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Regents Approve Design of New Ross School Building

10/24/2005 --

The new 270,000-square-foot facility will support action-based learning at the Ross School.

ANN ARBOR, Mich.—The University of Michigan Board of Regents today approved the schematic design of a major new building to house the Stephen M. Ross School of Business.

The building will be tailor-made to support the Ross School's unique action-based learning curriculum and provide an environment that will nurture a cohesive community of faculty and students.

"Our new facility will help us maintain our high standing and create an optimal environment for our distinct, team-based learning that bridges theory and practice," said Ross School Dean Robert J. Dolan. "Classrooms, offices and other spaces will be arranged in a setting conducive to a great deal of collaboration inside the school. Technology designed into the building will foster interaction with firms and organizations around the world."

Dolan noted that more than 80 members of the business school community served on a "community creation committee" convened to share ideas about a building design that meets current and future needs of the school.

The 270,000-square-foot structure, designed by New York City architects Kohn Pedersen Fox Associates, will stand six stories tall at its L-shaped center and three stories high around its perimeter along Tappan and Hill streets. Its exterior will be constructed of terra cotta walls with a sandstone base. Glass walls at the top stories of the building will provide panoramic views of the U-M campus.

The new facility will give the Ross School an architectural presence befitting its position as one of the nation's top business schools, Dolan said. Its main entrance, which will be located at the corner of Tappan and Monroe streets, will provide a gateway to the business school campus in the form of a glassed-in "winter quad"—a bright, airy and highly visible community space containing an informal lounge, study areas and a cafe.

Classrooms and study areas—all equipped with integrated presentation technology and network access—will support interactive learning, team projects and discussions. U-shaped classrooms with tiered seating, flat-floor classrooms and group-study breakout areas will be grouped together to facilitate many styles of teaching and learning, and allow for a seamless transition from formal classwork to team interaction during a single class session.

New faculty offices will be large enough to facilitate meetings with students and be clustered into communities of offices to encourage natural mingling among colleagues. Other components consist of an auditorium, colloquium spaces and areas for outside visitors (recruiters, alumni and special guests) and a clustered "one-stop shopping" location for student services (admissions, financial aid, academic services and career development).

"This new facility will change the face of the Stephen M. Ross School of Business," said U-M President Mary Sue Coleman. "More importantly, it will transform the climate of teaching and research for our students and faculty. The vision of alumnus Stephen Ross and Dean Robert Dolan guarantees a spectacular future for business education at Michigan."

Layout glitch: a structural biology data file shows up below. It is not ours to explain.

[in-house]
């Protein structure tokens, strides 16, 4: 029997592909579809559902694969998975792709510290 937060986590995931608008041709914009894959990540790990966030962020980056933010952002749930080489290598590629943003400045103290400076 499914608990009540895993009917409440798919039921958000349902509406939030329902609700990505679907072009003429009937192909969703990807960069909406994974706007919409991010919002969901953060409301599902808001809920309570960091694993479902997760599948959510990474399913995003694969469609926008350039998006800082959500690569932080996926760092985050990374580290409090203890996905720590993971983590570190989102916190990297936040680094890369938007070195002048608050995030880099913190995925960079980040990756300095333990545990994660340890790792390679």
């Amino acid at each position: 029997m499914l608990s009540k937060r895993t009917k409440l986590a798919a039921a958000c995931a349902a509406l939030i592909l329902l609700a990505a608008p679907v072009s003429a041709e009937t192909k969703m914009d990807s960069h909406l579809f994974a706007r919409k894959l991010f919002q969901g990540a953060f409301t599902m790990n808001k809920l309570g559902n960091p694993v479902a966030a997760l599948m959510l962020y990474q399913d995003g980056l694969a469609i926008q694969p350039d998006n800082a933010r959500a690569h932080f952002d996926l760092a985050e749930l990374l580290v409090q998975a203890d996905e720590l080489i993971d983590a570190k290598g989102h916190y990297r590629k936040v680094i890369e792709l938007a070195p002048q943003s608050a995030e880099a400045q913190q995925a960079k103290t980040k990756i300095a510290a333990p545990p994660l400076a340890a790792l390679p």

In order to make way for the new structure, Davidson Hall, Paton Accounting Center, Assembly Hall and an electrical switching station will be demolished. Demolition is expected to begin in spring 2006, with construction slated to start in fall 2006. The opening of the new building is scheduled for fall 2008.

It is estimated that the new building will cost $145 million. A lead gift for the building was secured in September 2004 as real estate developer and alumnus Stephen Ross donated $100 million to the school. Seventy-five million dollars of the gift will be directed for costs associated with construction and $25 million will go into the business school's endowment. The remaining $70 million for the project will come from additional fund raising, business school funds and other private sources.

Upon announcing the Ross gift—the largest gift ever to a U.S. business school and the largest donation to the U-M in its 188-year history—the school was renamed in his honor. A 1962 graduate of the Michigan business school, Ross is founder, chairman and CEO of The Related Companies, a fully integrated real estate firm headquartered in New York City.

Ross also co-chairs the University's $2.5-billion The Michigan Difference campaign and currently serves on Coleman's Advisory Group and the Director's Cabinet in the University's Department of Intercollegiate Athletics. He recently provided the $5 million lead gift for the new Stephen M. Ross Academic Center located on U-M's athletic campus and has previously given $1 million to the business school for an endowed professorship; $50,000 to the College of Literature, Science, and the Arts for the Henry Pearce Endowed Scholarship; and scholarship support for student-athletes.

Kohn Pedersen Fox Associates has designed a variety of award-winning buildings around the world, including facilities for colleges (Wharton, Stanford, Oxford), corporate headquarters (Procter & Gamble, Nestle, Gannett), government offices (The World Bank), retail buildings (Bloomingdale's), museums, airports, hotels, hospitals and more.

Web links:
Kohn Pedersen Fox: http://www.kpf.com/
Stephen Ross gift: http://www.bus.umich.edu/RossB-SchoolGift/

For more information, contact:
Bernie DeGroat
Phone: (734) 936-1015 or 647-1847
Email: bernied@umich.edu